Home News APT36 Uses Coronavirus to Spread Crimson RAT

APT36 Uses Coronavirus to Spread Crimson RAT

282
0
SHARE
coronavirus, covid-19
SHARE

APT36, a Pakistan-based threat group, is using the novel Coronavirus pandemic scare to its advantage by spreading a data exfiltrating malware – Crimson RAT. As per a report from Malwarebytes, APT36 is mainly found to be using spear-phishing and watering hole attacks to target potential victims.

APT36 Threat Group

APT36 threat group has been long known to carry out cyber espionage campaigns against India to collect its critical and sensitive military information. They are allegedly backed by certain criminal organizations in the region to support the Pakistani military and diplomatic interests. In the past, the group has also deployed different types of RATs, such as BreachRAT, DarkComet, Luminosity RAT, and njRAT.

Coronavirus has caused panic in India, as the country readies itself for Stage 3 of the pandemic. Amid the chaos, the operators of this campaign are using a decoy health advisory– namely from the Government of India–to disguise a malicious macros attachment. The malicious file is targeting an old vulnerability in RTF (Rich Text File) format as recorded under CVE-2017-0199.

The Smart Crimson RAT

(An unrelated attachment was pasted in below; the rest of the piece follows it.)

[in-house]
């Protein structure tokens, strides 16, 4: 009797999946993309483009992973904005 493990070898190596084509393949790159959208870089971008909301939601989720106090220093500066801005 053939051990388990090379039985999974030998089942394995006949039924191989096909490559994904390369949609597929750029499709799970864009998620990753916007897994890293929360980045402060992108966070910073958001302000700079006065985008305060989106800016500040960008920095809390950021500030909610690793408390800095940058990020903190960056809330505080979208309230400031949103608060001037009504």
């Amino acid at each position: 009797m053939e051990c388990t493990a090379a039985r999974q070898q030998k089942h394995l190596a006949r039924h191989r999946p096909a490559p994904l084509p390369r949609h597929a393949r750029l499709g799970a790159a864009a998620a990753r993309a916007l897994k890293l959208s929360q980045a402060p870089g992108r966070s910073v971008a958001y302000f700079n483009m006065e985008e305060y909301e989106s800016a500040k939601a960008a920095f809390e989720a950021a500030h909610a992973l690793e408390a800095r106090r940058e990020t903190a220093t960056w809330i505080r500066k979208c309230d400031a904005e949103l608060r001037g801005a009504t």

Once the malicious file is opened, two directories named as “Edlacar” and “Uahaiws” are created. In order to load the payload, the malware dropper first checks the OS type (32-bit or 64-bit). It then drops the payload into the Uahaiws directory and unzips its content to drop the Crimson RAT payload in the Edlacar directory. In the end, it executes the shell script to load the payload.

Crimson RAT then begins data exfiltration from the victims’ computer which includes stealing credentials from the browser, list running processes, collect anti-virus software information, number of drives in the system, and capture screenshots in certain cases.

SHARE

Subscribe Now to receive Free Newsletter

* indicates required


By submitting this form, you are consenting to receive marketing emails from: EC-Council, 101 C Sun Ave. NE, Albuquerque, NM, 87109, http://www.eccouncil.org. You can revoke your consent to receive emails at any time by using the SafeUnsubscribe® link, found at the bottom of every email. Emails are serviced by Constant Contact